By Matt Kelly
Savings accounts are a vital component of anyone’s financial planning. By putting aside a portion of your earnings into a savings account, you can grow your wealth by taking advantage of interest rates so that you can be assured you’ll have the funds necessary when a need arises. Whether you’re saving up for retirement, planning to put your children through college or even just looking to take a vacation, it isn’t necessarily important why you’re saving—it only matters that you do it.
But based on recent data released by the Saint Louis Federal Reserve, Americans are having a hard time amassing money in their savings accounts. According to the Fed, 70 percent of Americans have less than $1,000 set aside in savings. In addition, the Fed found that Americans’ personal savings rate is only 5.7 percent. While that number has remained steady over the past few years, it is only half the amount saved by Americans 50 years ago.
Financial experts have made a number of recommendations to help people protect themselves during periods of financial turbulence. Individuals should be saving between 10 and 15 percent of their income. Additionally, it is prudent to have six months’ worth of your annual salary to avoid a pitfall in the event of job loss or other unforeseen expenses.
With the holidays coming up, these statistics are particularly alarming. According to a recent Gallup poll, the average American plans on spending $785 on Christmas gifts this year. That means a majority of Americans are planning to deplete their savings accounts in order to get gifts for friends and family members.
But what happens when your car needs a new transmission? What happens if your furnace dies in the middle of winter? While these are worst-case scenarios, your financial strategy should follow the mantra, “hope for the best but plan for the worst.”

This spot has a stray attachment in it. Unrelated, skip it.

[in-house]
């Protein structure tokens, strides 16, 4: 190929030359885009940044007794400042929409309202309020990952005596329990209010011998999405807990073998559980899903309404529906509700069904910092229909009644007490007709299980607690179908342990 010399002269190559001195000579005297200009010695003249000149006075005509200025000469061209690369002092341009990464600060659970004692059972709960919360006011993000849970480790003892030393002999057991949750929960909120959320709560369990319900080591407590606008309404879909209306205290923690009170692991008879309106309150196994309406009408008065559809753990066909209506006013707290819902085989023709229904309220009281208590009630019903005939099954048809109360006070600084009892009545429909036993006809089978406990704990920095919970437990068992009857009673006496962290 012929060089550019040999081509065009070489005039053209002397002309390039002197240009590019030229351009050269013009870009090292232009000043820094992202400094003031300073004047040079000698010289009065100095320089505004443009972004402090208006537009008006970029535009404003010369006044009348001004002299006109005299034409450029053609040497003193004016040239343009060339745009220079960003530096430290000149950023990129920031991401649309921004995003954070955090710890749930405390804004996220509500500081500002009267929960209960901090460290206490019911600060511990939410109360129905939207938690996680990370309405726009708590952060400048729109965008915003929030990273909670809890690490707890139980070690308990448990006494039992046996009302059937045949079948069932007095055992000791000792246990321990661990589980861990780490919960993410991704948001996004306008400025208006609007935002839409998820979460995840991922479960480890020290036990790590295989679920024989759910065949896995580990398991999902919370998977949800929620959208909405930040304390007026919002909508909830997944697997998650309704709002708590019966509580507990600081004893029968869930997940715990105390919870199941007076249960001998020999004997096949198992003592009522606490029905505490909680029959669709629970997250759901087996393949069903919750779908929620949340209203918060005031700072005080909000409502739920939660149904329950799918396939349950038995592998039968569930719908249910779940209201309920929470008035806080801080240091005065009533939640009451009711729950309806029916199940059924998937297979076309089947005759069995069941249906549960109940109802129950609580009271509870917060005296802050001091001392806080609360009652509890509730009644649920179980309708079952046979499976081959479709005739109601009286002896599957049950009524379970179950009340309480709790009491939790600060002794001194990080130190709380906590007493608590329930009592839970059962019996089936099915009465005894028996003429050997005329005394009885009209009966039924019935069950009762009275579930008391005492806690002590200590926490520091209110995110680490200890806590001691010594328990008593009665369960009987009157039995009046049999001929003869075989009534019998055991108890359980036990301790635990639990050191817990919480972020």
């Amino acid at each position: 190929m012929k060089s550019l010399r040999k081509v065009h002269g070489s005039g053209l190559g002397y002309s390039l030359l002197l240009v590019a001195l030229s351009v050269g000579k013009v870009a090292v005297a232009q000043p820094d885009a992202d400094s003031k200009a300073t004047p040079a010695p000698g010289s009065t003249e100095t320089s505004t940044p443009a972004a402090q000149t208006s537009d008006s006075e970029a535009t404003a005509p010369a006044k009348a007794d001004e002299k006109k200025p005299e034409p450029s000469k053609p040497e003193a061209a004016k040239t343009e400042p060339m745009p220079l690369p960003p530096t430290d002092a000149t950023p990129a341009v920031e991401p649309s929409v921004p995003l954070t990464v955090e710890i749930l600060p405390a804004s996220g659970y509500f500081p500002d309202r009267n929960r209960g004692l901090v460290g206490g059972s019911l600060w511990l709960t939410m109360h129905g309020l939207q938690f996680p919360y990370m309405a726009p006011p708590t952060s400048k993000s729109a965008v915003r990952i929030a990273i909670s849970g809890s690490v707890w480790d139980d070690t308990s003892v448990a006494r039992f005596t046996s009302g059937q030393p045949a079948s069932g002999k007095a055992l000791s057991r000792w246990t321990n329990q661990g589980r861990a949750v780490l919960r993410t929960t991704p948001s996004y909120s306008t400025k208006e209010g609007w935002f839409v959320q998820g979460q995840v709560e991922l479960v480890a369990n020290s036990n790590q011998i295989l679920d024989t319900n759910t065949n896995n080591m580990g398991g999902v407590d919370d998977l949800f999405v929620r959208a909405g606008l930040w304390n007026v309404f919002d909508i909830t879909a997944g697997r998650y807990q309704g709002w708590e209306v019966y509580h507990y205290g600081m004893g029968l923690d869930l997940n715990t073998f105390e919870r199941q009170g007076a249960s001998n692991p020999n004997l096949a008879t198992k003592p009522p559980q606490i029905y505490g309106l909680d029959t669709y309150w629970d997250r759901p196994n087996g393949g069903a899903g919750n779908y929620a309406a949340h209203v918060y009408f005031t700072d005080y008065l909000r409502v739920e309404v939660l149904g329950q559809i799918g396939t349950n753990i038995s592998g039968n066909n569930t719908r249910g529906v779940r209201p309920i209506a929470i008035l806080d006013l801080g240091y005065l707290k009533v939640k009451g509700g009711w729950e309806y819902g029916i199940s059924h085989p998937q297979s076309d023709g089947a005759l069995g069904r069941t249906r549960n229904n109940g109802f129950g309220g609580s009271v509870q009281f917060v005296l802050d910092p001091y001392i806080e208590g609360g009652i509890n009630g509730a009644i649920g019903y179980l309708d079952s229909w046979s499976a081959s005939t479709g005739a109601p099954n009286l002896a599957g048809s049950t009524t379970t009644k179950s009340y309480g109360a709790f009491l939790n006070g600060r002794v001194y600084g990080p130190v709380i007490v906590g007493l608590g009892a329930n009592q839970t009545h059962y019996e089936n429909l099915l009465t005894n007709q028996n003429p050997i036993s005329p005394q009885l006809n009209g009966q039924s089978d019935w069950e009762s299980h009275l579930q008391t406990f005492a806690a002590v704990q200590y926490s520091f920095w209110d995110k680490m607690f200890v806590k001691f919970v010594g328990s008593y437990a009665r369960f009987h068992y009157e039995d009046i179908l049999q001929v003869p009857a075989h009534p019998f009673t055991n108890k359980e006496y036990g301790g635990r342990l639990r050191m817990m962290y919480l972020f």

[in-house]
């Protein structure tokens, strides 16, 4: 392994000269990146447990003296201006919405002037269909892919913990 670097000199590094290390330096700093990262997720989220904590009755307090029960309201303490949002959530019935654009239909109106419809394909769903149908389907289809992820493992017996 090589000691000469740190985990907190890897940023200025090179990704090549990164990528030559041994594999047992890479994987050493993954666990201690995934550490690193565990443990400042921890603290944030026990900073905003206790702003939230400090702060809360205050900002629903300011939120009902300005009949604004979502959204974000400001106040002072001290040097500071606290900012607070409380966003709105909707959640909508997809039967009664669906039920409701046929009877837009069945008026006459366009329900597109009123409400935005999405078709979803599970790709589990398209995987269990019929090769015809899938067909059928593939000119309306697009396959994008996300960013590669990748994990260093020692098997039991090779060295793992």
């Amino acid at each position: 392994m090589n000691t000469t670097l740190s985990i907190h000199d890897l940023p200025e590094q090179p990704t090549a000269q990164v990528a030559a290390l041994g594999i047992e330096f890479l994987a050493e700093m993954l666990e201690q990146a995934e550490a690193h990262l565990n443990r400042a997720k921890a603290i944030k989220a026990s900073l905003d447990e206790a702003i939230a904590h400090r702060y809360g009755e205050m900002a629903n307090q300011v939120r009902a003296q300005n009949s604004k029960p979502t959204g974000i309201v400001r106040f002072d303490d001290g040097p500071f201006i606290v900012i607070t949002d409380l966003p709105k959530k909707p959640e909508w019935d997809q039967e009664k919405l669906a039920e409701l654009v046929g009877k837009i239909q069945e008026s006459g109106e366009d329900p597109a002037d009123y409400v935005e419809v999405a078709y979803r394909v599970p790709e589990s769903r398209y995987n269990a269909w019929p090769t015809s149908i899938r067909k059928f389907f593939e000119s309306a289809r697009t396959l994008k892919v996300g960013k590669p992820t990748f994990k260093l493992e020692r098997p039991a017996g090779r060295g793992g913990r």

And while it may seem impossible to begin accumulating more money in your savings account, there are a number of simple steps you can take to start heading in the right direction.
For starters, stop by a Milford Bank branch location and speak with a financial advisor. An experienced financial planner will be able to help you isolate the problematic areas of your budgeting and offer additional advice on managing any existing debt you may currently owe.
There are also numerous budgeting tools available for free today that can help you accumulate data and track your progress in real-time, meaning you can get a more comprehensive understanding of your spending habits that might not otherwise be easy to spot on a day-by-day basis.
If you can’t seem to stay disciplined enough to stop pulling money from your savings account, you may also want to consider an alternative investment vehicle. Certificates of deposit, for instance, are ideal. You can select a term limit that best reflects your needs. During that time period you will not be able to withdraw your funds, but will enjoy high yield interest rates upon completion of the term.
To learn more, stop by any office of The Milford Bank or check out our online Learning Center here.